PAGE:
McElroy, who administers TryRuby, had coincidentally done much the same, removing _why’s original work from the project. He brought in the firm Envy Labs to reboot TryRuby and to take over its hosting costs.* (He was paying a hundred bucks or so out of pocket per month.)
“It’s a lot faster, and it looks far better too,” he said, explaining that they reworked the site’s guts. He says he regrets that the code is no longer open-source, but says that Envy Labs has, at the very least, promised to keep it free for the thousands of people who use it every year.
But _why is still venerated, his projects often cited by other programmers, his name brought up with something like nostalgia in Ruby forums, his presence felt at RubyConf. Last year, Vanderburg, the Living Social programmer, launched something called “WhyDay,” which occurs on the anniversary of _why’s infosuicide. A barebones website encourages hackers to devote a day to doing fun, imperfect, creative projects in the spirit of _why.
A few hundred people participate each year. Thus far, Vanderburg admits, the projects “haven’t been very good. But I think that the broader spirit of _why lives on in the community, and you see it in the more creative output that people have.”
Peter Cooper, the programming teacher who runs a Ruby news site, adds: “_why was a creation, a character,” he says. “And that character met the end. Of course, the person behind that character still exists. And we can venerate that character. But _why is over. There is no _why.”
After a few days of working on math puzzles and other very simple programs, I moved onto games—popular homework for newbie programmers, since they can be easily subdivided into smaller pieces. You need to know the objective that you want to achieve. You need to think of or research ways to achieve it. Then you need to execute those steps.
I decided to build a simple computer vs. hacker game of “Rock, Paper, Scissors”— “Rochambot” as I liked calling it. (It turns out, alas, this is a common joke.) I started with my description:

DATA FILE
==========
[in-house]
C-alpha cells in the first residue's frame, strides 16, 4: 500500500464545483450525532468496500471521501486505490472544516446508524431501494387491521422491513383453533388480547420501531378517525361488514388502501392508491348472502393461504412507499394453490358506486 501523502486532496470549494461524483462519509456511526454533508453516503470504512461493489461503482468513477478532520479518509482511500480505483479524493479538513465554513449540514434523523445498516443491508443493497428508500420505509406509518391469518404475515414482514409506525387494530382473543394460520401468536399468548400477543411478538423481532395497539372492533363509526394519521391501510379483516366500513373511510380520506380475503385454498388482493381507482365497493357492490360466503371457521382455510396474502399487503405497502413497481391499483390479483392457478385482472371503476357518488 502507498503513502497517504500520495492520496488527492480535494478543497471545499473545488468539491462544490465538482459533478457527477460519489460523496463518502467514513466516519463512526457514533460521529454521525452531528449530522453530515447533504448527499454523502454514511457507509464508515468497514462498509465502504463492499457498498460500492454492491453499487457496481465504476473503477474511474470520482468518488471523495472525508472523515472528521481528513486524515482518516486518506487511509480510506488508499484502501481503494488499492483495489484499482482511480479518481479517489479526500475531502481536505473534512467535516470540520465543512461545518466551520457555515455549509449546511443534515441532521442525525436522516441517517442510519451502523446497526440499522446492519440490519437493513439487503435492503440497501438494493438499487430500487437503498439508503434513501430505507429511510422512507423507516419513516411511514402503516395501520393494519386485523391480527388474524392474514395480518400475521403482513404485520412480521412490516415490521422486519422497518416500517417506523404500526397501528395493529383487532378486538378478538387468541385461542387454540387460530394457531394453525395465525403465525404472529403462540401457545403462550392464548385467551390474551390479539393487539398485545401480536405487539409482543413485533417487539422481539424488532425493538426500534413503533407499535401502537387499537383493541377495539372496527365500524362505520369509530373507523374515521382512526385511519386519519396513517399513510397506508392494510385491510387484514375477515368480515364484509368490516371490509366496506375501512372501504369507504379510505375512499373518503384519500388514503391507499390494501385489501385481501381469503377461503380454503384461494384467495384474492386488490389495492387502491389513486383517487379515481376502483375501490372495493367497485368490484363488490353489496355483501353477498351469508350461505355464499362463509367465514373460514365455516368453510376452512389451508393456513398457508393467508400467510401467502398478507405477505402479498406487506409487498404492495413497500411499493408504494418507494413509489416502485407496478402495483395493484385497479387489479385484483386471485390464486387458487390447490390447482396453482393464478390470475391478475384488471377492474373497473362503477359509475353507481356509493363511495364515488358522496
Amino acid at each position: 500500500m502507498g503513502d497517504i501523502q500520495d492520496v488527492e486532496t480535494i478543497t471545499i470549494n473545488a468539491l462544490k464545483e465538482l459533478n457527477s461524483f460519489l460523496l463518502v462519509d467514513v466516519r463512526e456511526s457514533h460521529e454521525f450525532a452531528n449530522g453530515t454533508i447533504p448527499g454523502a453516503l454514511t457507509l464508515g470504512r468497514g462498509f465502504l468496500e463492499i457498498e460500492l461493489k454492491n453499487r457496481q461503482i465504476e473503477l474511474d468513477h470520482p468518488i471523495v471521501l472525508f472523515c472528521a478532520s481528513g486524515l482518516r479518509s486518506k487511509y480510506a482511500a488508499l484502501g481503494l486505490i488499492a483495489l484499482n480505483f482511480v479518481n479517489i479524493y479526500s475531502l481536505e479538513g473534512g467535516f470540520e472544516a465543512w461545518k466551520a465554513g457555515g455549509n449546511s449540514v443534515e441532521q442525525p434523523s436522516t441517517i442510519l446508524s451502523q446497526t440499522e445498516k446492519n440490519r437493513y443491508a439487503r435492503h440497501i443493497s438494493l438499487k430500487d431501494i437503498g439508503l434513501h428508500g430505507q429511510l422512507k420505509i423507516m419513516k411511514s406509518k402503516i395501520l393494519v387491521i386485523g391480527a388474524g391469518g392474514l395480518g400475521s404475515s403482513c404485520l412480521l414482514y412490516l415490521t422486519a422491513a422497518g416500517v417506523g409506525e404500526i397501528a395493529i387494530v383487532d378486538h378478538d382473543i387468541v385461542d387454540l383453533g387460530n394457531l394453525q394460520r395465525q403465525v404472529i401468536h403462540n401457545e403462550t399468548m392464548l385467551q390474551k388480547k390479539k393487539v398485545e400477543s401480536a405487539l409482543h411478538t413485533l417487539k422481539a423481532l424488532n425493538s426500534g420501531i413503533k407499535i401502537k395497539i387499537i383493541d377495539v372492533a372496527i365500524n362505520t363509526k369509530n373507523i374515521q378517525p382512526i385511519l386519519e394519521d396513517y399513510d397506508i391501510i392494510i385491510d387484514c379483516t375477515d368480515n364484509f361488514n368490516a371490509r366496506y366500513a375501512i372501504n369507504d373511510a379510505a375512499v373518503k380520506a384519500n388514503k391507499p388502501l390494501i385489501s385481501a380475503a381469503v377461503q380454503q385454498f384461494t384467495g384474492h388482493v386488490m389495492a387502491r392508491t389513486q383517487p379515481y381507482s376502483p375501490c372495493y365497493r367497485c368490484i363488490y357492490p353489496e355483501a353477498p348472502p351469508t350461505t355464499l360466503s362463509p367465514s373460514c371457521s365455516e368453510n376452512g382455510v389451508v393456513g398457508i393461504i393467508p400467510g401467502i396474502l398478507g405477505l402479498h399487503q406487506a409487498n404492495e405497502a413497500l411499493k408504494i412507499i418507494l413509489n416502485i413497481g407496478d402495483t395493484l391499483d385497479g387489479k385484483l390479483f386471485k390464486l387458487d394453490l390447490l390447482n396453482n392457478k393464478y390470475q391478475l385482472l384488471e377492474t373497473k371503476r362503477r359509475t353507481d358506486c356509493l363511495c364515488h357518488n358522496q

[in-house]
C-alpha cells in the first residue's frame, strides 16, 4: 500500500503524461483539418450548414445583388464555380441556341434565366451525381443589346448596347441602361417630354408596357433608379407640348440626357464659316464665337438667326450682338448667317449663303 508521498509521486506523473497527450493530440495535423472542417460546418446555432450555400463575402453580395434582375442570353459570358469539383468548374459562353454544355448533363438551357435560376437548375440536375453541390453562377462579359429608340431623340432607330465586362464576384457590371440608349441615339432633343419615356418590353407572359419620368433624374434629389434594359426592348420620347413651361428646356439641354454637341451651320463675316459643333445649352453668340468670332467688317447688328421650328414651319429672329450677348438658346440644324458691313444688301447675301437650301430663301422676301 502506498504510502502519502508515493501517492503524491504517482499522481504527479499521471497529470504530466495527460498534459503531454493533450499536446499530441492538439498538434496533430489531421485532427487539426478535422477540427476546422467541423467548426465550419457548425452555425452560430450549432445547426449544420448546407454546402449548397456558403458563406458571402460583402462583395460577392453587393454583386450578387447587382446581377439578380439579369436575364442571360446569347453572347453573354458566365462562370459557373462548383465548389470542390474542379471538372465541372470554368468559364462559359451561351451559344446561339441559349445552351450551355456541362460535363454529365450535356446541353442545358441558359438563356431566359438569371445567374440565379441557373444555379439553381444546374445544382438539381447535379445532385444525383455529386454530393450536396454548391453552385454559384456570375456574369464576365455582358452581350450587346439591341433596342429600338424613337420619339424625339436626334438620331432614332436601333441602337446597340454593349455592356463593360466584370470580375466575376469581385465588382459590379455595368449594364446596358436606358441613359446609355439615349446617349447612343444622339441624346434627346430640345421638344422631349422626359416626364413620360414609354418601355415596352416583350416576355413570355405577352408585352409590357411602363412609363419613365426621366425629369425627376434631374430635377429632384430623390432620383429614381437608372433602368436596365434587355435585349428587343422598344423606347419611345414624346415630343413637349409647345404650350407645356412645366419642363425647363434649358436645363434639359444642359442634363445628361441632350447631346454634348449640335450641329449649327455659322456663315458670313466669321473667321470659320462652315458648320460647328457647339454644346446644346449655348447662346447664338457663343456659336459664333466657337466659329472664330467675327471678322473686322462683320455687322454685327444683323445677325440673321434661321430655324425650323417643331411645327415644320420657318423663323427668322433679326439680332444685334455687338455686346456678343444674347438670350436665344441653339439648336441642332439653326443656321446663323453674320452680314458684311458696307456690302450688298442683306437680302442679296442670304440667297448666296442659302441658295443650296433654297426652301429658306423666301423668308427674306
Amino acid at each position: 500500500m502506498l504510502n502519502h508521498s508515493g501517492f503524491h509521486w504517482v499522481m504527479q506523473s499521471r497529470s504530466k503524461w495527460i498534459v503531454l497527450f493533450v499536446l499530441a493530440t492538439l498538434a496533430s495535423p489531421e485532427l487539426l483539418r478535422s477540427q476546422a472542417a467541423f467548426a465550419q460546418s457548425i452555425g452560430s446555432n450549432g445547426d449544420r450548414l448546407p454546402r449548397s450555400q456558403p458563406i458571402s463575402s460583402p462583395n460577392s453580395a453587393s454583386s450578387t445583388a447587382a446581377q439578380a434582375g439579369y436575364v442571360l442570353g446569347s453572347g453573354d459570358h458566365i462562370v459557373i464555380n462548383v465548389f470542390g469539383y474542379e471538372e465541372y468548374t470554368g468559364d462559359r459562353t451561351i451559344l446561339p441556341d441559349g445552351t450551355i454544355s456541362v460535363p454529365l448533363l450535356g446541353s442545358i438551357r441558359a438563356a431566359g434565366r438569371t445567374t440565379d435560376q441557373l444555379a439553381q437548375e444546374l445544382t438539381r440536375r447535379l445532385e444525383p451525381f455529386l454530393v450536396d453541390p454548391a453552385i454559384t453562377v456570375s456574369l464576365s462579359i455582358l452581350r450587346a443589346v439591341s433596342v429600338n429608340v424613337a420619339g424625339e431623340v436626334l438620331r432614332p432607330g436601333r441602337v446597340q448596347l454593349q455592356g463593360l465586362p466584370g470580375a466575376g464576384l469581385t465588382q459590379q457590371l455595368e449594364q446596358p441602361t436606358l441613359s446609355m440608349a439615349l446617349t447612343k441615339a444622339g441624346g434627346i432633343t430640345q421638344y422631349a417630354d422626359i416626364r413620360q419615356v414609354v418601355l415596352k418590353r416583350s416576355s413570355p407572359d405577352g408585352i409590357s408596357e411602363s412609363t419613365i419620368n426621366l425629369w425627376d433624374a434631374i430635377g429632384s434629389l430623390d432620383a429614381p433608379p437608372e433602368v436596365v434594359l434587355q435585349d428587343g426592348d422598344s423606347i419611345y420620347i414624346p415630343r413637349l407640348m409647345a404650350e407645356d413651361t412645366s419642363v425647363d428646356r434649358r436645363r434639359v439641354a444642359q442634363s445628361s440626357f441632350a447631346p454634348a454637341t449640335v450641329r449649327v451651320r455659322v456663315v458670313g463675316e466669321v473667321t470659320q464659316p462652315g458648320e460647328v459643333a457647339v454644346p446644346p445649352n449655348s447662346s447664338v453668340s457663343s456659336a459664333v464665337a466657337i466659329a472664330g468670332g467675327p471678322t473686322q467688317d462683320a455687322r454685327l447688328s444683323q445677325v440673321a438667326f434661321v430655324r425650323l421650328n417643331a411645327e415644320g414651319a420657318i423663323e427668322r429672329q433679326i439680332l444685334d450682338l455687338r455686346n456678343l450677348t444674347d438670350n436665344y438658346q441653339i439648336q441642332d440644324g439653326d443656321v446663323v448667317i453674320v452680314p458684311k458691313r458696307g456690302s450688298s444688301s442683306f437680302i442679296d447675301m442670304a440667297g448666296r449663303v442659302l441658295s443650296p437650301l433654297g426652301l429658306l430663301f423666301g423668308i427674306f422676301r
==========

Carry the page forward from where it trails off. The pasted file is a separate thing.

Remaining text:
print “Welcome to Rochambot!”
print “This is a classic game of Rock, Paper, Scissors. Rock smashes Scissors but gets covered by Paper, Paper covers Rock but gets cut up by Scissors, and Scissors slashes paper but cannot stand up to Rock!”
print “You will throw down your option, and the computer will too! Then the computer will tell you whether you won, lost, or tied. Type in Rock, Paper, or Scissors and press enter to play!”
Easy part: Done. The explanation for the game would show up when someone ran the program. Now came the hard part. The person just needs to input their choice, like “Rock.” But the computer needs to pick its choice, and then evaluate who won what. How to do that?
Well, first, the computer-picking-rock-paper-scissors-at-random bit. There’s a command in Ruby, “rand,” that picks a random number. I thought about assigning each number to an object—one is rock, two is scissors, three is paper. But I worried it might make it harder to code later on, making integers placeholders for objects. I researched, and realized I could manipulate the rand function to pick from a set of objects, rather than numbers. I produced:
Rochambeau = [ “Rock”, “Paper”, “Scissors” ]
Random = Rochambeau[rand(rand.3)]
And then I filled in the rest of the game.
case [human, computer]
when [‘Paper’, ‘Rock’], [‘Rock’, ‘Scissors’], [‘Scissors’, ‘Paper’]
print “You win!”
when [‘Rock’, ‘Paper’], [‘Scissors’, ‘Rock’], [‘Paper’, ‘Scissors’]
print “You lose!”
when [‘Paper’, ‘Paper’], [‘Rock’, ‘Rock’], [‘Scissors’, ‘Scissors’]
print “It’s a tie!”
I had my pieces, but needed to make them work together—I needed to create the function where the computer picks, then the person picks, and then the computer names the winner. I could not quite figure it out, as it involved having the computer memorize its throw and then accept the user’s input.
So, I did as advised: I asked Rubyists. A few emails later, I got directed to open-source code that performed the exact function I wanted—open-source code free for anyone to use and reuse at will. I felt somehow silly, as I could not crack the puzzle myself. “Don’t worry about it,” one of my new Ruby friends said. “All programming is pastiche :)”